The theme of this year’s flower show is Cuisine Arte - flower arrangements in everything but the kitchen sink! A short overview of the arrangement categories is posted below, and don't forget that cut flowers and vegetables are a big part of the show too! Everyone is welcome to enter.

Once again the flower show will be held at the Stephen F. Shaar Community Centre (394 Main, Hudson). Registration will be on Friday, July 17 from 5pm to 8:30pm, and the show will open to the public on Saturday, July 18 starting at noon, with awards being handed out at 4:30pm. 

So, mark your calendars and start planning your entries. We encourage everyone to take part – enter one or more sections (floral arrangements, cut flowers, roses, vegetables, potted plants and veggie critters) – and you might win a ribbon and/or trophy.

For further details please consult the full show program at the following links:  

English program  French program 

Version française

Cuisine Arte

* * *      The Stephen F. Shaar Community Center     * * *

394 Main, Hudson

July 18, 2015

Open to the public:  Noon until 4pm

Registration & Entry Submissions: July 17, 2015 - 5pm to 8:30pm

Please refer to the 2015 Flower Show booklet for complete details.

Class I - Floral Arrangements  Class 1 – Section 11 will NOT be judged.

Class II – Cut Flowers

Class III – Roses                        

Entries accepted from members and non-members.

Class V – Vegetables    
Class IV - Potted Plants

Class VI – Vegetable Art / Veggie Critters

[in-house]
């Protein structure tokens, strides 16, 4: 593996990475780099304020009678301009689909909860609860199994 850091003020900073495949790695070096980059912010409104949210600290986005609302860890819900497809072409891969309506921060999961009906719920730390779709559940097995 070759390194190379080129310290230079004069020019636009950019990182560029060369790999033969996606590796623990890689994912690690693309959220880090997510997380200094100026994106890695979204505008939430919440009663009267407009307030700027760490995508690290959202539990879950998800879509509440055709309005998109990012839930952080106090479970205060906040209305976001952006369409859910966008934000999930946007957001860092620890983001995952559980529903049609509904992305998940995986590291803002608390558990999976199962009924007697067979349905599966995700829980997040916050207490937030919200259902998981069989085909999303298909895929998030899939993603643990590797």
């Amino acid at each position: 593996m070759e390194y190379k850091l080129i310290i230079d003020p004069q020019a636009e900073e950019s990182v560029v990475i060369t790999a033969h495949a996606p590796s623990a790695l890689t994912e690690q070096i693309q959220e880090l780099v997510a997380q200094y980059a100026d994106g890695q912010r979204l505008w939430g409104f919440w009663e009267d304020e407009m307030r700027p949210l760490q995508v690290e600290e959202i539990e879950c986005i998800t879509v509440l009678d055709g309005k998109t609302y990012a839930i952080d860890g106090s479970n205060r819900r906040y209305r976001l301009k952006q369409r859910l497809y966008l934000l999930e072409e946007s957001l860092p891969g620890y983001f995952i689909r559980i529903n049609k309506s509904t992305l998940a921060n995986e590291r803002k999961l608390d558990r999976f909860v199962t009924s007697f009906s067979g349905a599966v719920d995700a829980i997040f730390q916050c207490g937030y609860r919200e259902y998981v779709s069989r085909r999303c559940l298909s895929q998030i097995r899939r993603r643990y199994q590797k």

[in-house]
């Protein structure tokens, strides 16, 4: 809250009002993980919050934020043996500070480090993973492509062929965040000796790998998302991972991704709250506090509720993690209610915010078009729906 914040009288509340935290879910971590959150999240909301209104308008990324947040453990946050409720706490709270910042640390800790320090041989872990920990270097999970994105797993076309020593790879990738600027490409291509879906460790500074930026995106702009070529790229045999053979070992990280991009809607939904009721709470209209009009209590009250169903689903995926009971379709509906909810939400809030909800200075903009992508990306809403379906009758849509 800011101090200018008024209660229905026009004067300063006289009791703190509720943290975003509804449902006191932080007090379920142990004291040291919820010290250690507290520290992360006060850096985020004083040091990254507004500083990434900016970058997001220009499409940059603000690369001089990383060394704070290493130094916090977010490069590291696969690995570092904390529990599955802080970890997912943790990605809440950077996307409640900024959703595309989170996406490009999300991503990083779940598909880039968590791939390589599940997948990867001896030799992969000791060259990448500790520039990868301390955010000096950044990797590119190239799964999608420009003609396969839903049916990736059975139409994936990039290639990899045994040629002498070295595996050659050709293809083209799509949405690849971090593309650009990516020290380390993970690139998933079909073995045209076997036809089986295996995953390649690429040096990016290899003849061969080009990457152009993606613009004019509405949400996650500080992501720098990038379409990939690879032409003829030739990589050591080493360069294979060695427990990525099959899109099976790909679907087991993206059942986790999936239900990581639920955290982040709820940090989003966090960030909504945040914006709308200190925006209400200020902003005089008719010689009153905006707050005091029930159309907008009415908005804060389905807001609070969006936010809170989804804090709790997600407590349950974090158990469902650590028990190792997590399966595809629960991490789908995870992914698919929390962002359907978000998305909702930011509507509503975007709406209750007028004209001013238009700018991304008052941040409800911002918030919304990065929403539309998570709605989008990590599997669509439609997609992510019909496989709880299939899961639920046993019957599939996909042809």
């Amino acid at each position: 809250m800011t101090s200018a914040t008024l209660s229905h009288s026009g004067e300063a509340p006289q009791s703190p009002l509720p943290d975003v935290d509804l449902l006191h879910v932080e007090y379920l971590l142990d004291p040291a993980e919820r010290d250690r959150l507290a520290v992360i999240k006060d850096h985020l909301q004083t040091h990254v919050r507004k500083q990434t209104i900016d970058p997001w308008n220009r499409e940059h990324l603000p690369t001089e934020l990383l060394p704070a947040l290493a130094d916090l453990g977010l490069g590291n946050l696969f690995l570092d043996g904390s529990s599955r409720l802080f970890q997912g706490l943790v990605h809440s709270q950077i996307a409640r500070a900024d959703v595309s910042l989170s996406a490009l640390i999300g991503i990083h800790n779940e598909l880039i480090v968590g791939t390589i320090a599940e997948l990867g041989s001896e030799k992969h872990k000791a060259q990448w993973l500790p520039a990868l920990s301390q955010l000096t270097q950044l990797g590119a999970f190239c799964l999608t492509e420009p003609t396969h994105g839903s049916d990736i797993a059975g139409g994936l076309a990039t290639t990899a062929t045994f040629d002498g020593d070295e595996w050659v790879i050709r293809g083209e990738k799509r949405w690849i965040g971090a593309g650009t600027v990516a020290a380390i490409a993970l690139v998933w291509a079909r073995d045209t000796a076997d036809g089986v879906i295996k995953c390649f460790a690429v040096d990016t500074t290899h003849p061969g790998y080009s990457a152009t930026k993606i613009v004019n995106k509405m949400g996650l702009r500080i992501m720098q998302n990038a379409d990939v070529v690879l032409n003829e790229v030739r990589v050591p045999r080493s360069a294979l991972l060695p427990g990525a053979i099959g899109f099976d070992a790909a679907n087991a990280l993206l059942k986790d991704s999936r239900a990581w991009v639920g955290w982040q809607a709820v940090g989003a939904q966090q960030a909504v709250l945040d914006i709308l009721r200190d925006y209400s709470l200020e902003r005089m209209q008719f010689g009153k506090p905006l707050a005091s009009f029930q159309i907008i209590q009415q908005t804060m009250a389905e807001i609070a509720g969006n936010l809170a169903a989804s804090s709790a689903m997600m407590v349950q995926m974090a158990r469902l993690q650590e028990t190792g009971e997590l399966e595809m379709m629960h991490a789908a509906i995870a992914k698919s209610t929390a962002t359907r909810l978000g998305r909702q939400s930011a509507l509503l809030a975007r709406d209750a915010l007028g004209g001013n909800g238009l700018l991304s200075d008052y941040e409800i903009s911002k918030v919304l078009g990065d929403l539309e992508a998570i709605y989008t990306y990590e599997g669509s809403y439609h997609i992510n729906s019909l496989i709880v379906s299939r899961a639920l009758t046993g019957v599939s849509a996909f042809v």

CLASS 1 – Floral Arrangements

Rules

Only fresh, natural materials from the home or friend’s garden or woodlands may be used.  Commercially grown or artificially sprayed flowers, stems, leaves, etc. are not acceptable.

Fruit and vegetables may be purchased.  All arrangements are three-sided, unless otherwise stated.

Please note that judging is based on, but not restricted to, quality and freshness of material; the proportion of the entry; the adherence of the entry to the program description; and the complete coverage of the oasis.

You are encouraged to inquire prior to making your arrangement, if you have any questions.

Please refer to the 2015 Flower Show booklet for complete details.

               

                Best in Class:   Floral Arrangement - Penelope Tree Trophy

1.             Pass the Salt - Best Miniature - Hudson Garden Club Trophy

                A miniature arrangement of FRESH material in a salt shaker.  Maximum size of 5" in any direction.

2.             Sugary Delight - Novice1 - Trophy:  Elva Mundy Award

One-sided arrangement in a sugar bowl.  Maximum size 10”.

3.             July’s Bounty

                A flat, pavé-style2 arrangement that must include berries.  Maximum size of 14" in any direction.

4.             Lazy Days of Summer

A mainly yellow arrangement in a clear container, to include lemon and/or lime slices in the container.   

                Maximum size of 24" in any direction

5.             Got Milk! - Youth 16 and under - Michael Legg Plaque

An arrangement in a milk carton.  Include one or more straws in your arrangement.  Maximum size 18" in any direction.

6.           Time to Cool Off - Children 12 and under - The Whyte Cup

Using a Popsicle mold create a colourful arrangement.  Maximum size 16” in any direction.

7.             Break Time - Men Only - Royal LePage Plaque